Installing Switch 

Insert the body of the slide switch into the switch holder at an angle and firmly press down. The actuator should protrude through the opening. The switch should have a snug fit and holds in place.

Installing DC Motor

Press the body of the motor into the motor mount on the base. The leads should be oriented with the cut away so they don't intersect with the mount.

Installed DC Motor

The leads should be facing the opening so the wires should be fine. The motor should have a decent hold once in the mount but it should be easy to remove it as well.

Install Bottom Cover to Frame

Now we can joint the base (bottom cover) to the frame. Line up the nubs on the frame with the indentations on the lip of the base. Firmly press them together until they click into place. 

Install Battery to Clip

We can connect the 9V battery to the battery clip, if we haven't already. Be sure to fully seat the electrodes of the battery to the clip, they should click when fully connected.

Mounting Battery

I added a piece of mounting tack to the battery so I can stick it to the base. This prevents the battery from moving around inside the enclosure. You can optionally use double-stick tape or similar. 

Secured Battery

There's just enough room on one side of the base for the 9V battery to fit. Just be sure to position the wires so they are not being kinked from the battery.

Install Bearing

Now we can install the radial ball bearing to the base. The inner ring of the bearing should press fit into the nub on the top of the platform. It should have a snug fit so you may need to firmly press down on it to fully seat it.

Install Wheel to DC Motor

The wheel should be press fitted onto the shaft of the DC motor. There's a small hole in the center that should allow the shaft to be inserted through. The top surface of the wheel should be lined up with the top of the shaft.

Installed Wheel

The diameter of the wheel may shrink during the cooling process after 3d printing, so I purposely designed the wheel slightly larger. Here I'm using a sticker label to note the  diameter of the wheel in CAD, not in physical space.

Cover and Cap

The cap snaps on top of the cover. The inner nubs on the cover will click into the indentations on the edge of the cap.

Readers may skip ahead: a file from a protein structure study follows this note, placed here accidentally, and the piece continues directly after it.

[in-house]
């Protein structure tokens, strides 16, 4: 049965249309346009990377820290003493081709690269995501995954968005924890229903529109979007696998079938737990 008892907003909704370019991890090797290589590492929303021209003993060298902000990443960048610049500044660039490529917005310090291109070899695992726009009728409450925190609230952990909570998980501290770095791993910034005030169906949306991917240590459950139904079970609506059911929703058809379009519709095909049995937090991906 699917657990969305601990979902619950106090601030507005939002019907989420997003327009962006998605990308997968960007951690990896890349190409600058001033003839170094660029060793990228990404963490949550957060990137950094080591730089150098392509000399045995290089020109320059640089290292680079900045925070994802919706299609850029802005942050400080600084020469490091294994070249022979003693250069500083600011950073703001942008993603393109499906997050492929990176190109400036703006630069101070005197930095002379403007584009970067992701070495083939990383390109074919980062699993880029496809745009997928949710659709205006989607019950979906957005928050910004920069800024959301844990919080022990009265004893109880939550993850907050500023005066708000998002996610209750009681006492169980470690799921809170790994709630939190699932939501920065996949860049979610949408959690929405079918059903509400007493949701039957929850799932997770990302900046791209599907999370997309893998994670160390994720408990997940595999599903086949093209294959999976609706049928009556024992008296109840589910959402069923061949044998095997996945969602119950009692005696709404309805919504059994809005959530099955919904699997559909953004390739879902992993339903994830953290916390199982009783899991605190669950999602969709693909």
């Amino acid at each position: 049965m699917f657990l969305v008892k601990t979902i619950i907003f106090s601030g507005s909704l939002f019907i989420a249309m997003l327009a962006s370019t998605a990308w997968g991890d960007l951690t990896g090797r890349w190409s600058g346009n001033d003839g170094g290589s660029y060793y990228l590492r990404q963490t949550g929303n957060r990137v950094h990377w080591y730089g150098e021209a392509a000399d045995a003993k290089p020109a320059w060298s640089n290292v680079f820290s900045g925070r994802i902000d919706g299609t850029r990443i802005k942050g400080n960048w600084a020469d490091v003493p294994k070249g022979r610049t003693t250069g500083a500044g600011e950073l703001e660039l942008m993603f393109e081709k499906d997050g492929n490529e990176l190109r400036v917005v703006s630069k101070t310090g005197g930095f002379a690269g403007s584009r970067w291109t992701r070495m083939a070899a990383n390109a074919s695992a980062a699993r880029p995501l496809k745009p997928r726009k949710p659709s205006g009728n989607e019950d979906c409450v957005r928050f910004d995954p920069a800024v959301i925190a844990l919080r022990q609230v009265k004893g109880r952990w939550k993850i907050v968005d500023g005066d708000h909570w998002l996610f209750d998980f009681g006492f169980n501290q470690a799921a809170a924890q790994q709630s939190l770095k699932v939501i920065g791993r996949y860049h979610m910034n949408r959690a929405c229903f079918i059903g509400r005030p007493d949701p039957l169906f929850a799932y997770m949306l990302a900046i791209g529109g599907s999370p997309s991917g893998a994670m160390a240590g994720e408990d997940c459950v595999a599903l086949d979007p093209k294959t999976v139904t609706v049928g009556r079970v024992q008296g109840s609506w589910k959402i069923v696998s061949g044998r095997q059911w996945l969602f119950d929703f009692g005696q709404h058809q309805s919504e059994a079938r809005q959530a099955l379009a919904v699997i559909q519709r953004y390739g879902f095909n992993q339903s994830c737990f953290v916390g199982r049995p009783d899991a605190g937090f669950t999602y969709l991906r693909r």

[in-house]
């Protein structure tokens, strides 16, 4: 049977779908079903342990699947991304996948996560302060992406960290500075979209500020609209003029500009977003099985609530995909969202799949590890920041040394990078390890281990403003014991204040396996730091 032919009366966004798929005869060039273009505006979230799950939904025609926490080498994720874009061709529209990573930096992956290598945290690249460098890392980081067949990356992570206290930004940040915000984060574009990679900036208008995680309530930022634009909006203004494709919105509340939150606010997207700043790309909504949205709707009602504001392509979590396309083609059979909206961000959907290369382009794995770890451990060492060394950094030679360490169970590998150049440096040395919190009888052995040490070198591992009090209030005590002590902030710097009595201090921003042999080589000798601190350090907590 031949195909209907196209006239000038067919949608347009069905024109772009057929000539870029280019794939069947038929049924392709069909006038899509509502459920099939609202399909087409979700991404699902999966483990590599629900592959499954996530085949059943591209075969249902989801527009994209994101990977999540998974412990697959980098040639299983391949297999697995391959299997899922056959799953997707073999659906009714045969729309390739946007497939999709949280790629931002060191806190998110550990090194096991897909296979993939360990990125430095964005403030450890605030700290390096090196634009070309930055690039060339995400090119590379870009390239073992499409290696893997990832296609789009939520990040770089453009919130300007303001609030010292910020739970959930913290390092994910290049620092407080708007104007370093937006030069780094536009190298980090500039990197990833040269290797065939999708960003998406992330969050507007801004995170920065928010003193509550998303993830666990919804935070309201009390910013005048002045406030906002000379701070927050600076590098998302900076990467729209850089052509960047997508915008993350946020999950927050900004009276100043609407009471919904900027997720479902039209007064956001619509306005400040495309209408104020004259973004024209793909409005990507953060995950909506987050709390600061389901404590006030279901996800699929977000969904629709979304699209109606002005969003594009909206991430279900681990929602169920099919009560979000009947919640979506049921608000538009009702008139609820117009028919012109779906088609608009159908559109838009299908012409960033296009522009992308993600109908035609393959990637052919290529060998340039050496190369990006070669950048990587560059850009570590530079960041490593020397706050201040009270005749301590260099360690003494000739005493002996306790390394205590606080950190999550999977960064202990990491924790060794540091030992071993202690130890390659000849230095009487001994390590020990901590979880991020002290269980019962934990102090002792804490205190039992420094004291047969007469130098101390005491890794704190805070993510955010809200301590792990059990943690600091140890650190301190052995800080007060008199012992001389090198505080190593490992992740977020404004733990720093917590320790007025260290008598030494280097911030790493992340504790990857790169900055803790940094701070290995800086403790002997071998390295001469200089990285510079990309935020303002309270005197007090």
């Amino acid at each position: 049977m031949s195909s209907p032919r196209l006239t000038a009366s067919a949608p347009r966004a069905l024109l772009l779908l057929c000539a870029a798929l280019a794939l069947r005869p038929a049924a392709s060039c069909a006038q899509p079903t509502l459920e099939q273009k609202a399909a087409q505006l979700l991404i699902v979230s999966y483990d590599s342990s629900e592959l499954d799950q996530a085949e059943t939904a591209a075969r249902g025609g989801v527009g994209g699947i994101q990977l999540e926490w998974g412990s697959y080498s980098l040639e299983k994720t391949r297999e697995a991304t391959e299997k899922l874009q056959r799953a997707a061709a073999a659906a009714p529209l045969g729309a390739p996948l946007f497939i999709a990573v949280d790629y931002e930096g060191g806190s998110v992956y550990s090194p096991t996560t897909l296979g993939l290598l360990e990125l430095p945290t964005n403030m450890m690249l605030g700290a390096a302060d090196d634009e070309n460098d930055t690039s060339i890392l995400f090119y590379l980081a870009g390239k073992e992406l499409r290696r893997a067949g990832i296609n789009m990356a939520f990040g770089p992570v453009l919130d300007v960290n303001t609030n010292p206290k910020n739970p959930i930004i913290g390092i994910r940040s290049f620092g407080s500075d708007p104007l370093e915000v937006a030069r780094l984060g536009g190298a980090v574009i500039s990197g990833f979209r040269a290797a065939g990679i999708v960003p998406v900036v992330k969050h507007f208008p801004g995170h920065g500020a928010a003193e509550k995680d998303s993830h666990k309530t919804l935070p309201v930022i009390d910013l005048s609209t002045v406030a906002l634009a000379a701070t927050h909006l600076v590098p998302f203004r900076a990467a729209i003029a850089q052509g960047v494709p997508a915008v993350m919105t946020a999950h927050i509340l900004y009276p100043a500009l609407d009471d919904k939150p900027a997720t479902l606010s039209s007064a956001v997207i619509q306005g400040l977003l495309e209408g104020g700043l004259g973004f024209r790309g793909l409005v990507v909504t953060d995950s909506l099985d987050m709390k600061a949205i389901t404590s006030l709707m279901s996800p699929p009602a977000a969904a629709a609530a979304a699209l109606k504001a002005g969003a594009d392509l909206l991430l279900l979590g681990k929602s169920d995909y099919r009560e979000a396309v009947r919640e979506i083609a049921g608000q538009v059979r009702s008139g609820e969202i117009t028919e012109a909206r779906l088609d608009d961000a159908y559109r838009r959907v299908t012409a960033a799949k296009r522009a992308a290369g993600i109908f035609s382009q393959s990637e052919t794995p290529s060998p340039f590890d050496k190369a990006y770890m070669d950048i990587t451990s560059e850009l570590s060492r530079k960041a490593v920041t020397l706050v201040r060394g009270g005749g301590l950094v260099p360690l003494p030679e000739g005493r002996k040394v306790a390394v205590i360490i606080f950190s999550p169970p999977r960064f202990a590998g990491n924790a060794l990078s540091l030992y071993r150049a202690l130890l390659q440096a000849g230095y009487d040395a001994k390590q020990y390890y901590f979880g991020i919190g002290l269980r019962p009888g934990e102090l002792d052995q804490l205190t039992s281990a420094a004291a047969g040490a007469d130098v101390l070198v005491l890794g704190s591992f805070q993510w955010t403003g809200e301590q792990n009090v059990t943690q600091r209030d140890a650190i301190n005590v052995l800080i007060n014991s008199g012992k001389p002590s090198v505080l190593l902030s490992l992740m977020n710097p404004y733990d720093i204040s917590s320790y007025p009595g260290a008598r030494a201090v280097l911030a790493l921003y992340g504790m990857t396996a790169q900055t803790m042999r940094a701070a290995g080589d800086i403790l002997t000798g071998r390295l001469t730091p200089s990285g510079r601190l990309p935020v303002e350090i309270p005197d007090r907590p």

Installing Cap to Cover

You'll need to firmly press the two parts together to get them to snap fit together. Just be sure the features are lined up. I found fitting them at an angle first works better than trying to connect both nubs are the same time.

Installing Cap to Frame

Now we can fit the cover/cap onto the top of the frame. Line up the indentations on the side of the lip on the cover with the nubs on the frame. Firmly press them together to click them together. Lots of snap fitting parts here!

Installed Cap

The cover/cap should be flush with the frame. The front facing side of the frame features a cutaway – This allows you to pop off the cover when you need to change the battery. You can use your finger nail or a prying tool to remove the cover.

Bottom Cover for Button Box

Now we can fit the button box cover over the button box. It's got a short nub on the box so you can easily press fit the bottom cover.

Installed Bottom Cover

Here's the bottom cover installed, it's flush with the button box with a very slight gap between the two parts. The tolerances should be pretty snug so theres very little wiggle room. 

Using Velvet on Platter

When the platter spins, the surface needs to be able to toss dice around. The surface of the platter as is straight off the printer will be fairly smooth so it won't be able to do much to the dice. I cutout a piece of velvet/velour paper and stuck it to the top surface of the platter. This works well and gives the surface a texture. I used scissors to cut out a circular piece using the platter as a template. Secured with double-sided scotch tape.

Installing Platter

Now we can fit the platter over the outer ring of the radial ball bearing. It should have a fairly snug fit but should be easy to remove and pop off as well. Firmly press down on the platter to fully seat it onto the bearing.

Installed Platter

Spin the platter with your finger to test it. The platter should rotate evenly, without too much wobble. If there's a bit of wobble, inspect the inside cavity – You may need to clean out any spring or plastic bits that may have formed during the 3D printing process. Use sand paper or filing tools as necessary.

Rotating Platter

Now it's time to test it out! Power on the circuit with the slide switch and press the arcade button to get the platter going. It should spin fairly fast. If you find the platter will not spin, the wheel must be stuck. Give it a turn and feel how "loose" the platter can rotate. If its hard, you may need to print the wheel slightly smaller to minimize the friction between the platter and the wheel.

Installing Snow Globe to Cap

If everything is working properly, you can secure the snow globe onto the cap by twisting it on. The thread on the cap should mate nicely with the snow globe. 

Secure Globe to Cap

The thread on the snow globe requires 1.5 revolutions to be fully fastened. 

Testing with Dice

The DC motor will struggle to rotate the platter with too much weight. I've tested with 4-5 dice (d20 type) which is ~22 grams in weight. I tried fitting 7 D20 dice (38g) and it struggled to rotate. When there's too much weight the motor simply cannot handle the load. But for most use cases, it should be fine!

This guide was first published on Mar 14, 2018. It was last updated on Mar 14, 2018.